Hop - Humulus lupulus
Family - Cannabaceae
Also known as - Common Hops
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A roughly hairy climbing plant growing to a height of about 6m (19ft). Leaves are opposite stalked, three to seven lobed and heart shaped at the base. Male ♂ flowers in a many flowered panicle, female ♀ are cone shaped with oval bracts to 2cm long (0.8in) and pale green. Flowers July to September. Found in damp woodlands and scrub over most of Europe, Asia, North America. Widely cultivated for flavouring beer. A climbing plant supporting itself by twining around the branches of other plants known as a bine, whereas vines are plants that climb by attaching themselves with tendrils. Hops are a food plant for many caterpillars. It is a dioecious plant so both male and female plants must be grown if seed is required. It has sand paper like leaves, it dies to the ground in the winter, and re-grows in the spring. Used as a medicinal herb in early Egypt, it is not known whether hops are indigenous to the UK, but it was often treated as a garden plant.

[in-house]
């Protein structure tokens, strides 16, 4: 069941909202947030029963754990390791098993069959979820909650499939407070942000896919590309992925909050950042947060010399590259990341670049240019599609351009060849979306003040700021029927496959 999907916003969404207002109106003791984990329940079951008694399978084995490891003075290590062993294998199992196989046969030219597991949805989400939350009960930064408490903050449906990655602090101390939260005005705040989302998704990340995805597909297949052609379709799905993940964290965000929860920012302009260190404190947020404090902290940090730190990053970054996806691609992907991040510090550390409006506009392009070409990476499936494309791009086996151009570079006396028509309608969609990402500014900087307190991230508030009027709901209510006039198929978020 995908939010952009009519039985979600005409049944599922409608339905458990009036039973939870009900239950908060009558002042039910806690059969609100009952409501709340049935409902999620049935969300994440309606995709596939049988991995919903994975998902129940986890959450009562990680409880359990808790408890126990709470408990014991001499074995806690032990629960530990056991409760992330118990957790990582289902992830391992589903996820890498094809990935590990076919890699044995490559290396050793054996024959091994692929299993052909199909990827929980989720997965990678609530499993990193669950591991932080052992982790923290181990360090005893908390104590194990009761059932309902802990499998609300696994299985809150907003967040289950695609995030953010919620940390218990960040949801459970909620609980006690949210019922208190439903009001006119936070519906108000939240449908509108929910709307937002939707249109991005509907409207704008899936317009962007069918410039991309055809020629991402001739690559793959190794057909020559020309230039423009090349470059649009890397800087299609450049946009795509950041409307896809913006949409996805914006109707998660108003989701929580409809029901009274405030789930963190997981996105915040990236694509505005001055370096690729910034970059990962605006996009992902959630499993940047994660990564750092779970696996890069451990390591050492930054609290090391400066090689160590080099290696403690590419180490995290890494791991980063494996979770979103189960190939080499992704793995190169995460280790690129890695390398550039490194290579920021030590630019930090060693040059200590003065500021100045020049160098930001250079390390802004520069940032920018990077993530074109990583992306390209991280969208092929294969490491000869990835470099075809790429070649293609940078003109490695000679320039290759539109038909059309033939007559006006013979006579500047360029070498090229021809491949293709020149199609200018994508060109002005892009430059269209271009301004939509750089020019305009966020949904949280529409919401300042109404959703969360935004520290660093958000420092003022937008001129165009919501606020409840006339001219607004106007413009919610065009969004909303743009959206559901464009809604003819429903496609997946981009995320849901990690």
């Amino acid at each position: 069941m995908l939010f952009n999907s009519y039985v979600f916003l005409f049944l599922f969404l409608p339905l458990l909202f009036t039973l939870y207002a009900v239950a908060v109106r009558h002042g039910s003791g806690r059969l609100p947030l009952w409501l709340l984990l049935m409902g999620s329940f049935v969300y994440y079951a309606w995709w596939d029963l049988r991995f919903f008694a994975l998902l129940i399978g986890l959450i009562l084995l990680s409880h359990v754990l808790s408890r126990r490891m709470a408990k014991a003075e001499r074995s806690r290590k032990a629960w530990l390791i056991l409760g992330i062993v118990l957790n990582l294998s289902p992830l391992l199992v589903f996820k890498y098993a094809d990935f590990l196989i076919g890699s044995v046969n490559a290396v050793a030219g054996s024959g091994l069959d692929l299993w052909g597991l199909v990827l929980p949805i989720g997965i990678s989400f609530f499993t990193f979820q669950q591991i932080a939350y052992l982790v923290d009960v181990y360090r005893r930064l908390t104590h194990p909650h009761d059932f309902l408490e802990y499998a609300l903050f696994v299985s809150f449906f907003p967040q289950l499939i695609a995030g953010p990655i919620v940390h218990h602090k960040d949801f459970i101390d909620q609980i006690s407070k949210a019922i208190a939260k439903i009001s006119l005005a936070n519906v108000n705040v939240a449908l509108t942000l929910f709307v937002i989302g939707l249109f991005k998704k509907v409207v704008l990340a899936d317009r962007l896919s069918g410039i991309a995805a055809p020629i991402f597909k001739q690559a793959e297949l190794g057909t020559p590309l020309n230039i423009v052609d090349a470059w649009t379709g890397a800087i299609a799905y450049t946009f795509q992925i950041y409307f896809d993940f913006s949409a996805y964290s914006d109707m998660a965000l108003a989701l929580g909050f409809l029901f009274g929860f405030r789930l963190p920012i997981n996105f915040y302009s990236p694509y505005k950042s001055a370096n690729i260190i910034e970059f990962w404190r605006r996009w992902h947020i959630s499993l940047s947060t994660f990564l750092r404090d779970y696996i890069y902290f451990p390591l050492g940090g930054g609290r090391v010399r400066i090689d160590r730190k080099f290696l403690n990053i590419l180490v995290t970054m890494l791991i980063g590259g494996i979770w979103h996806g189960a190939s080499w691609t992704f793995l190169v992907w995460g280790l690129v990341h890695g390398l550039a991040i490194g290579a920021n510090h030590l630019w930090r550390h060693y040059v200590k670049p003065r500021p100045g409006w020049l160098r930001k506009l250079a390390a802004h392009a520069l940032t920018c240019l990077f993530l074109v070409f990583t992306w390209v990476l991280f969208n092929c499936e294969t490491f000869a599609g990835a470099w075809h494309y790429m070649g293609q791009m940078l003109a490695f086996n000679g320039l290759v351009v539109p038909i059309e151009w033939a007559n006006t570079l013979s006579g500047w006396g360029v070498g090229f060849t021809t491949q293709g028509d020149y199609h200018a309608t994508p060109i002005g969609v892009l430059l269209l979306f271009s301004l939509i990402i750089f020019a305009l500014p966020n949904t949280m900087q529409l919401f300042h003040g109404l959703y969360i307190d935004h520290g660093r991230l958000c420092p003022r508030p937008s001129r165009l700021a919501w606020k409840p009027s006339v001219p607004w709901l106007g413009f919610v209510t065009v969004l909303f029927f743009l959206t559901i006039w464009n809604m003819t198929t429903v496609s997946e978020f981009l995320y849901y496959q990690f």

It may be smoked, made into alcohol or used as a beer flavouring and preservative. When smoked, it produces a calming effect on the nervous system. It has been used in the past to treat skin aliments as a poultice with antiseptic properties, also as a shampoo. Skin contact with the plant can cause dermatitis on sensitive skin and hairs from the plant can irritate the eyes.
In the latter part of the 1800's up to about 1960, much of the area around Brickfields Park and North Hampshire was involved in the brewing industry, and many hop fields could be seen in the area. The hop growing industry declined to the point that in the last ten years there was only one hop field remaining in this part of Hampshire, this last field is also recently believed to have been grubbed up. The area of hops under cultivation in the 1870's was 72,000 acres (29,000 hectares) growing in 53 counties, whilst in 1995 the area under hops was 7,630 acres (3,088 hectares). It was voted the county flower of Kent in 2002 following a poll by the wild flora conservation charity Plantlife.
Many cultivars of hop exist, one a pale ornamental variety, Humulus lupulus "Aureus", is cultivated for garden use. It is also known as Golden Hop, and holds the Royal Horticultural Society's Award of Garden Merit.
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